"There are many readers who will not venture to embark on this labyrinth of works and documents ; my desire is to offer to these as far as possible a summary of all that has been published, in the course of years, on the subject of the Revolution, and to make them acquainted with the conclusions at which my masters and my fellow-workers have arrived. In the Introduction to his Roman History, the worthy Rollin wrote the following words : "I have not concealed the fact that I have made much use of other men's labours. ..." My work is made up of other men's labours, and if its readers find it interesting, I will beg them to consult the bibliographies, all too scanty, placed at the end of each of my chapters, and in justice to ascribe the merit of the book to the excellent collaborators therein named." (Preface)
"The best short history" (Walter Geer, The French Revolution: A Historical Sketch)
History Of The French Revolution, From 1789 To 1814 (1846 & 1915) by Mignet, François-Auguste-Marie-Alexis (1796–1884)
"One of the best short books on the subject: a judicial and learned resume." (Walter Geer, The French Revolution: A Historical Sketch)
The French Revolution (1913) by Taine, Hippolyte (1828–1893)
"His work is the most scientific, and one of the ablest that we possess; but, in the words of Lord Acton, Taine is a pathologist, and not a historian, and his book is no substitute for history." (Walter Geer, The French Revolution: A Historical Sketch)
"The former reputation of all these historians has been to a great extent effaced by that of Taine. Although equally impassioned, he threw a brilliant light upon the revolutionary period, and it will doubtless be long before his work is superseded.
Work so important is bound to show faults. Taine is admirable in the representation of facts and persons, but he attempts to judge by the standard of rational logic events which were not dictated by reason, and which, therefore, he cannot interpret. His psychology, excellent when it is merely descriptive, is very weak as soon as it becomes explanatory. To affirm that Robespierre was a pedantic "swotter" is not to reveal the causes of his absolute power over the Convention, at a time when he had spent several months in decimating it with perfect impunity. It has very justly been said of Taine that he saw well and understood little. Despite these restrictions his work is highly remarkable and has not been equalled." (Gustave Le Bon, The Psychology Of Revolution)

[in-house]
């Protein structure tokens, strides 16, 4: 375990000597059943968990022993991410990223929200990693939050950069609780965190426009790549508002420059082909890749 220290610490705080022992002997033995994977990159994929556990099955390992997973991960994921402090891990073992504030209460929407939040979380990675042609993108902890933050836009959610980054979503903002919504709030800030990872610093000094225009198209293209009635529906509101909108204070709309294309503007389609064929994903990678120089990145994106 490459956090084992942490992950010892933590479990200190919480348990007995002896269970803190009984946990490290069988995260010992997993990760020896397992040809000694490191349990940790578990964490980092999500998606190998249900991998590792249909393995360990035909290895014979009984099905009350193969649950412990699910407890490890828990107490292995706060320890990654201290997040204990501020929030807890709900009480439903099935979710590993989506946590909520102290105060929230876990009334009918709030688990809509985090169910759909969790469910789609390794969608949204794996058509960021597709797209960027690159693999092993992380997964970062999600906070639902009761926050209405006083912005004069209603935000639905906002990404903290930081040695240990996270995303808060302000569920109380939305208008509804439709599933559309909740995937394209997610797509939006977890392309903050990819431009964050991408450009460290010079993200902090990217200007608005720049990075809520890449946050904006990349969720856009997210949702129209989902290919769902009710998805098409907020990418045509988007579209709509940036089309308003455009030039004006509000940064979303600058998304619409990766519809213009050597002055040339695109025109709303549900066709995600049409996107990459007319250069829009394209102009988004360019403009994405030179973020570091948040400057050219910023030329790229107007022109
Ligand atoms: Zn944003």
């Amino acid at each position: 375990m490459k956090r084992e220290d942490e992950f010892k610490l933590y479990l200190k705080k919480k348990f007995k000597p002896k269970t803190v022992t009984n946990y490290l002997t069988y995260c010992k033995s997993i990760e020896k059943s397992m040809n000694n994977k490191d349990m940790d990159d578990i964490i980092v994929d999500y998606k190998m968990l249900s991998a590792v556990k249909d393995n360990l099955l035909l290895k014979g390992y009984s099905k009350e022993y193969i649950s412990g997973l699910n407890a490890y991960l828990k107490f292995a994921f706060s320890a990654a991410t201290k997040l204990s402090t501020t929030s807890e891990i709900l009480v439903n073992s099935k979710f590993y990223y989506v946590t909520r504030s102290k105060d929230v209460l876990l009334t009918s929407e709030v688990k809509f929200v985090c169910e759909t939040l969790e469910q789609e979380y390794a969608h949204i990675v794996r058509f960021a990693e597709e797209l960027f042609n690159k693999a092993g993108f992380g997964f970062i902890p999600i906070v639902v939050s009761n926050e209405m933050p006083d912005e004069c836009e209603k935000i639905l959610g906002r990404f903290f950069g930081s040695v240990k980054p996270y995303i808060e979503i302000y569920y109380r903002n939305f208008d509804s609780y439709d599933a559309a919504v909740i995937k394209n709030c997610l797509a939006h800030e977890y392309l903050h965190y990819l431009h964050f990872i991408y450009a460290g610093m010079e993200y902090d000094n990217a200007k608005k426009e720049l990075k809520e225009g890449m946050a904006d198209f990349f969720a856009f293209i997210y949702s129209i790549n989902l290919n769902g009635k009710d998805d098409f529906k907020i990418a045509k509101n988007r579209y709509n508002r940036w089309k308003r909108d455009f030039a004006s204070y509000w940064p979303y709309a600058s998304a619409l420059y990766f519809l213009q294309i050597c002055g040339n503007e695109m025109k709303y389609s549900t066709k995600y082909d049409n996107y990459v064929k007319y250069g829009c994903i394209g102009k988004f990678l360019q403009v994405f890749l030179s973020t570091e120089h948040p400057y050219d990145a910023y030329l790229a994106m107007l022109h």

Volume 1: https://archive.org/details/frenchrevolution01tainuoft/page/n8 or http://www.gutenberg.org/ebooks/2578
Volume 2: https://archive.org/details/frenchrevolution02tainuoft/page/n6 or http://www.gutenberg.org/ebooks/2579
Volume 3: https://archive.org/details/frenchrevolution03tainuoft/page/n6 or http://www.gutenberg.org/ebooks/2580
The History Of The French Revolution (1895) by Thiers, Adolphe (1797–1877)
"A clear, rapid, dramatic narrative, but often superficial, and, in the words of Carlyle, " as far as possible from meriting its high reputation.""
(Walter Geer, The French Revolution: A Historical Sketch)
Volume 1: https://archive.org/details/historyfrenchrev01thie/page/n7
Volume 2: https://archive.org/details/historyoffrench02thie/page/n10
Volume 3: https://archive.org/details/historyoffrench03thie/page/n10
Volume 4: https://archive.org/details/historyoffrench04thie/page/n10
Volume 5: https://archive.org/details/historyfrenchrev05thie/page/n10
Historical Studies On The French Revolution – English Bibliography (22 Titles/Part 1)
Historical Studies On The French Revolution – French Bibliography In Translation (6 Titles) [History]
Suggest and discuss books to read (all languages welcome!)
2 posts • Page 1 of 1
Last edited by LectorRecitator on October 16th, 2019, 10:27 am, edited 5 times in total.
Is he serious? The guy calling "superficial" the 5 volume version of the French Revolution??